Is 5G mobile harming our pigeons?


The installation of 5G mobile networks has
been a cause of great concern for pigeon fanciers in 2019. There have been reports of mass bird deaths
linked to 5G testing, as well as losses and poor race results blamed on the new technology. This isn’t just a fringe conspiracy theory
either – reputable pigeon racing clubs and organisations worldwide have noted 5G as a
serious topic of interest. In the midst of all this concern, it is good
to search out the hard facts of the matter. The worries of pigeon fanciers may be broken
down into two simple questions, which we will discuss today. 1, Is 5G physically harming our pigeons? And 2, Is 5G hurting the bird’s navigational
abilities? Before we tackle these questions, though,
it would be best to quickly touch on another – What exactly is 5G, and why are people worried
about it? 5G is a mobile, or cellular, phone technology. 5G itself stands for “5th Generation”. The “5th generation” technology promises
much faster speeds on mobile devices when compared to older 3 and 4G systems. Since the beginning, mobile phone technology
has caused concern for some members of the public. Many have been worried about possible links
to cancer or other serious illnesses, or that the technology may be harming the environment. 5G works in much the same way as the previous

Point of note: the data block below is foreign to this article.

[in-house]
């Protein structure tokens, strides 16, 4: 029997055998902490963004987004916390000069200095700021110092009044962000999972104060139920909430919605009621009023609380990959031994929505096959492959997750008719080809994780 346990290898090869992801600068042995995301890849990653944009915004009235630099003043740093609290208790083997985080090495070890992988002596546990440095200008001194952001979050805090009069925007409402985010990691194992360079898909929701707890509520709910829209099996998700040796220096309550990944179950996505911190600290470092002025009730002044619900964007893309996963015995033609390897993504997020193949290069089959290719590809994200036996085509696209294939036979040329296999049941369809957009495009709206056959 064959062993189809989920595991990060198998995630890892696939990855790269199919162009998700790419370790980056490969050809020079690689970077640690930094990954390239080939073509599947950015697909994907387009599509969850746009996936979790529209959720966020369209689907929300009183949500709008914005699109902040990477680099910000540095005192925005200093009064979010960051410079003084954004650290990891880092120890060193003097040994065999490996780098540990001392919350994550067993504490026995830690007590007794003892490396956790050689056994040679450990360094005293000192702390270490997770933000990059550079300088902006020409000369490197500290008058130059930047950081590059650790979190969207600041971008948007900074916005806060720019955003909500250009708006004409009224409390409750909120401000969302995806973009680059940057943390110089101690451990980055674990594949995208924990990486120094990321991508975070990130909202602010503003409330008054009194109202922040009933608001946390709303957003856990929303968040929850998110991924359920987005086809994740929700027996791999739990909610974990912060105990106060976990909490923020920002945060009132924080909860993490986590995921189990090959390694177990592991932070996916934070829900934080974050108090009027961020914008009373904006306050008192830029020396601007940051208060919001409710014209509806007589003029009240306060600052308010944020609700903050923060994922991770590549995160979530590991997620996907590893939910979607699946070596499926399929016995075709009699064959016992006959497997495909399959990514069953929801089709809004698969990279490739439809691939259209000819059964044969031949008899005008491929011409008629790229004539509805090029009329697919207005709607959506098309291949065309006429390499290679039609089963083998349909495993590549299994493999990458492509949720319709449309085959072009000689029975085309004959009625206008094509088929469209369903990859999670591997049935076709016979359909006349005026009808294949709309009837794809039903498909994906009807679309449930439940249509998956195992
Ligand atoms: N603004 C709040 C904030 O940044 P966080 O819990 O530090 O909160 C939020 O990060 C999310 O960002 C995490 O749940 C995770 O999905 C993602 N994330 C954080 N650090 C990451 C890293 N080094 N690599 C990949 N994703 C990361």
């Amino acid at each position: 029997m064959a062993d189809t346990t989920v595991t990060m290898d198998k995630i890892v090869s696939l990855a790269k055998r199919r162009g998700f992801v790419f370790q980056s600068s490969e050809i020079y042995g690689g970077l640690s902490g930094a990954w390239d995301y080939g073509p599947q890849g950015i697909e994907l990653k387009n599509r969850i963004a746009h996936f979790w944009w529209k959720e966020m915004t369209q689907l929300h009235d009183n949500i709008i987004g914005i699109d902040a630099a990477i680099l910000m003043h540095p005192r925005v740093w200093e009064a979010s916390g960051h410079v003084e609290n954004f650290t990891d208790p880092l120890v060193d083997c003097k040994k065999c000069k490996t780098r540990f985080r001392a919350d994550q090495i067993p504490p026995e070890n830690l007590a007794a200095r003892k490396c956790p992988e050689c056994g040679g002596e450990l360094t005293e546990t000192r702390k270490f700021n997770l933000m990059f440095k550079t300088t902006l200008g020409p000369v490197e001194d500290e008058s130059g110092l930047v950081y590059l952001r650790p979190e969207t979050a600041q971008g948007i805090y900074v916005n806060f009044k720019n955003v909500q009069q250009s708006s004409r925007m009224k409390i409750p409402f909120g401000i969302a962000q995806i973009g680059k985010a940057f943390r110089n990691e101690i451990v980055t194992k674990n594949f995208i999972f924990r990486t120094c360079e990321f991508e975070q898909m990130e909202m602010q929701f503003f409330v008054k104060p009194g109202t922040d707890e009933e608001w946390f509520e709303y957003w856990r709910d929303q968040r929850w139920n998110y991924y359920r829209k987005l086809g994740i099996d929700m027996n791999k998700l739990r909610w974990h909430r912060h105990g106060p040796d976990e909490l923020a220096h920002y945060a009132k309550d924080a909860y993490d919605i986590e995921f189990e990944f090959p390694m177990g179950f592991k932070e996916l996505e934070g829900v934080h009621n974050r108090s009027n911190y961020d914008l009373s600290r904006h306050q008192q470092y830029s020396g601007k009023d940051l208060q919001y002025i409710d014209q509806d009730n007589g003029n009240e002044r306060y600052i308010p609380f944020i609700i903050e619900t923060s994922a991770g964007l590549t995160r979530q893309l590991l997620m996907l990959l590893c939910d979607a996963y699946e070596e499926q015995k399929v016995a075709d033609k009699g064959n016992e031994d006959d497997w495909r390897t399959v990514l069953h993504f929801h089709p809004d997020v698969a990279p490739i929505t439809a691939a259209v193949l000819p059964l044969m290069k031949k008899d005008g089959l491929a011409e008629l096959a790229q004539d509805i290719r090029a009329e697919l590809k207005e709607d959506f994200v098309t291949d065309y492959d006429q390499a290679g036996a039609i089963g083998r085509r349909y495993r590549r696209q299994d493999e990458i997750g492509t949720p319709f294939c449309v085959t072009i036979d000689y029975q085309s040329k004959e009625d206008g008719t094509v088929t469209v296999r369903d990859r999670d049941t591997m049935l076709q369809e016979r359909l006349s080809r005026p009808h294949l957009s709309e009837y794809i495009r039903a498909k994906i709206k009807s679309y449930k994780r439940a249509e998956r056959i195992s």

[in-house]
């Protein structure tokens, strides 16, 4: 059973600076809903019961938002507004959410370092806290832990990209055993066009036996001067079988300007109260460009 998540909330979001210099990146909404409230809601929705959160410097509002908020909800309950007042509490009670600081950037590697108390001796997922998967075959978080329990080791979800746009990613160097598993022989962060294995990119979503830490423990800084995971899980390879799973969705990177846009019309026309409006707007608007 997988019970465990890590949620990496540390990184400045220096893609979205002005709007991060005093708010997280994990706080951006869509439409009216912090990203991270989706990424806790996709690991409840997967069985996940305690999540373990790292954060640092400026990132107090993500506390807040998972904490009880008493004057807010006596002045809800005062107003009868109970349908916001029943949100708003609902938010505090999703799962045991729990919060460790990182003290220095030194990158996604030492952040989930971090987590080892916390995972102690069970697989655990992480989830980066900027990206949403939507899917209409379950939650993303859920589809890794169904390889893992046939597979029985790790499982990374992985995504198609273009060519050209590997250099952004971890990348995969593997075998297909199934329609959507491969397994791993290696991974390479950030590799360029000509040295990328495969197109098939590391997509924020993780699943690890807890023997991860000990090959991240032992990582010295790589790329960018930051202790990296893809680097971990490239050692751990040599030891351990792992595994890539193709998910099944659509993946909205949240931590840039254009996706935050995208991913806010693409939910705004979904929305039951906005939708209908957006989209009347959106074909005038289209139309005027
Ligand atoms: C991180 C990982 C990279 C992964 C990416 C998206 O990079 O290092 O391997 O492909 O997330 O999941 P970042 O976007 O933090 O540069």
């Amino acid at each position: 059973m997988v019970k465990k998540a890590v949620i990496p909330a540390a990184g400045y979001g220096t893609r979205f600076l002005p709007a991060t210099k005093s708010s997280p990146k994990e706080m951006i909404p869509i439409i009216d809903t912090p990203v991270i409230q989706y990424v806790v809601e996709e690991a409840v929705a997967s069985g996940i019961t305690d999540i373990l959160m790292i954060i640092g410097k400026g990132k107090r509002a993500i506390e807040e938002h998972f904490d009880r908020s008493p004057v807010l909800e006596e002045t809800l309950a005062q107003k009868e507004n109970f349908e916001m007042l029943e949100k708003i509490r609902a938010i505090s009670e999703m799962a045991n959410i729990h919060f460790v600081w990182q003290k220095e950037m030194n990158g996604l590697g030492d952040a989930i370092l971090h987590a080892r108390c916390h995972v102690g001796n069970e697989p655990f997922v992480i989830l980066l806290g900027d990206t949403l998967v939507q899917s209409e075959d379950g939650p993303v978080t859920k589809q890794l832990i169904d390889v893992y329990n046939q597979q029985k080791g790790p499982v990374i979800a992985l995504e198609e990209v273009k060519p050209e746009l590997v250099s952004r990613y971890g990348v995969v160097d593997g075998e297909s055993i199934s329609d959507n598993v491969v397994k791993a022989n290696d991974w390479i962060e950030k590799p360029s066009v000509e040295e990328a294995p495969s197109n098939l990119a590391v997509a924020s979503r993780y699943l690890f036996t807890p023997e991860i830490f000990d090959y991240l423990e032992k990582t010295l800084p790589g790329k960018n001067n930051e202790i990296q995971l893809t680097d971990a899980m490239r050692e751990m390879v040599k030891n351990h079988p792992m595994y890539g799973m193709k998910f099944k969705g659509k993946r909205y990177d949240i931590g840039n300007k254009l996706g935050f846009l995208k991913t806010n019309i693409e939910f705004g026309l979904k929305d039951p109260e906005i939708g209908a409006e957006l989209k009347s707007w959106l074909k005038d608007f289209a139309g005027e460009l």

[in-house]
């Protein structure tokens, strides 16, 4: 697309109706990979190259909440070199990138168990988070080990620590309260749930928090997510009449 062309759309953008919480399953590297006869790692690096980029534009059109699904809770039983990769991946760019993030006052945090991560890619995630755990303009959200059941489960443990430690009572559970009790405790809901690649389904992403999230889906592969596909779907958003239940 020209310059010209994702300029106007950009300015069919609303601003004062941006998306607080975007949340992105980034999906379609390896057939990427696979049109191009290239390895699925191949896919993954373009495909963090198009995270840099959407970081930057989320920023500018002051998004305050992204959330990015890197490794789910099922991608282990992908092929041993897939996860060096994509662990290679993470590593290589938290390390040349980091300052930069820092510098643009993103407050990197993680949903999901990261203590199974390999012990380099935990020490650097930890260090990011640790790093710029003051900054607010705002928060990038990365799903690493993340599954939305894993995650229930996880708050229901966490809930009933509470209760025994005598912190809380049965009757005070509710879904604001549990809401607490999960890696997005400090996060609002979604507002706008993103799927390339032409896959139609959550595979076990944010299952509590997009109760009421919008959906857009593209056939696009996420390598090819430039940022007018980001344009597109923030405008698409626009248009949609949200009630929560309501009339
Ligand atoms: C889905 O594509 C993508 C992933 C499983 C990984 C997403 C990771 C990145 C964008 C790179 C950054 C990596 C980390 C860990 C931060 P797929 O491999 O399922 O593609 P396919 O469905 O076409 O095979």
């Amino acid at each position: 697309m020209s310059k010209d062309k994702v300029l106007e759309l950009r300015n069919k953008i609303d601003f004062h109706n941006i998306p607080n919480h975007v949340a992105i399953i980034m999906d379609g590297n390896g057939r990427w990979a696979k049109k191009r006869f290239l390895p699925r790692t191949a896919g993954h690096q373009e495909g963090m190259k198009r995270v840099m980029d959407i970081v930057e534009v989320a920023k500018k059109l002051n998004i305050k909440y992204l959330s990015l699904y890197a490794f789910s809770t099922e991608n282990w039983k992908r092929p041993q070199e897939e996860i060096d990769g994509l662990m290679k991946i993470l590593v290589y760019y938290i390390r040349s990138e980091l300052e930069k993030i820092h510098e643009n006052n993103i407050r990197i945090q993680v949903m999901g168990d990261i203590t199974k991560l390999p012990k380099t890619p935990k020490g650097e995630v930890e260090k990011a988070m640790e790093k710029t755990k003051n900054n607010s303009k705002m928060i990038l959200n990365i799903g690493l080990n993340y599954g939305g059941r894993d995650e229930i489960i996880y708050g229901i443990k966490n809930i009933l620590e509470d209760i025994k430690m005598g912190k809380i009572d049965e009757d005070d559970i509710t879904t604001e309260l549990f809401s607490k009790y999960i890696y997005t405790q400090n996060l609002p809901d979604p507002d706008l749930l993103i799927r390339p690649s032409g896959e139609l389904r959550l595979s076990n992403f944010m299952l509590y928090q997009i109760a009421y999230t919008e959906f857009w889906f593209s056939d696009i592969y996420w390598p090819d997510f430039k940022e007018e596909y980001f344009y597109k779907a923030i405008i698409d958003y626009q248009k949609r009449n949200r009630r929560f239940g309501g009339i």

mobile tech generations, with the major differences being the higher electromagnetic frequencies
used, and the much higher number of towers needed to route the data. Because of this, many believe that 5G could
harm pigeons in ways that older technologies have not. Now, let’s look into the first of our two
main questions. Is 5G physically harming our pigeons? When thinking about this question, many are
quick to point to a story out of the Netherlands in 2018, where a mysterious mass death of
wild starlings was linked to a 5G test. This story was popularised by John Khules,
a Dutch conspiracy theorist and anti-5G activist. This story has been proven to be false. It is true that approximately 300 starlings
did die in an area where 5G had been tested – however these events were not linked. A 5G test took place in the area on June 28,
2018, and the bird deaths occurred months later, during October 2018. The likely explanation is simply that the
starlings were poisoned. Another concerning story surfaced in Australia,
with reports of cockatoos in Adelaide falling from the sky and bleeding from the eyes – again,
this was an instance of poisoning, and had nothing to do with 5G mobile. There have been thousands of studies on the
safety of wireless and mobile technologies, including 5G, since the 1980s, and none have
found evidence of adverse health impacts. In fact, much of the fear regarding the rollout
of 5G appears to have been stoked by the Russian propaganda news service RT. In short, there is no firm evidence to suggest
that 5G technology is causing physical harm to birds, and it certainly does not cause
sudden death or lead to pigeons falling from the sky. Now let’s look at our second question. Is 5G technology interfering with racing pigeon
navigation and leading to high losses? This question may not have an answer as simple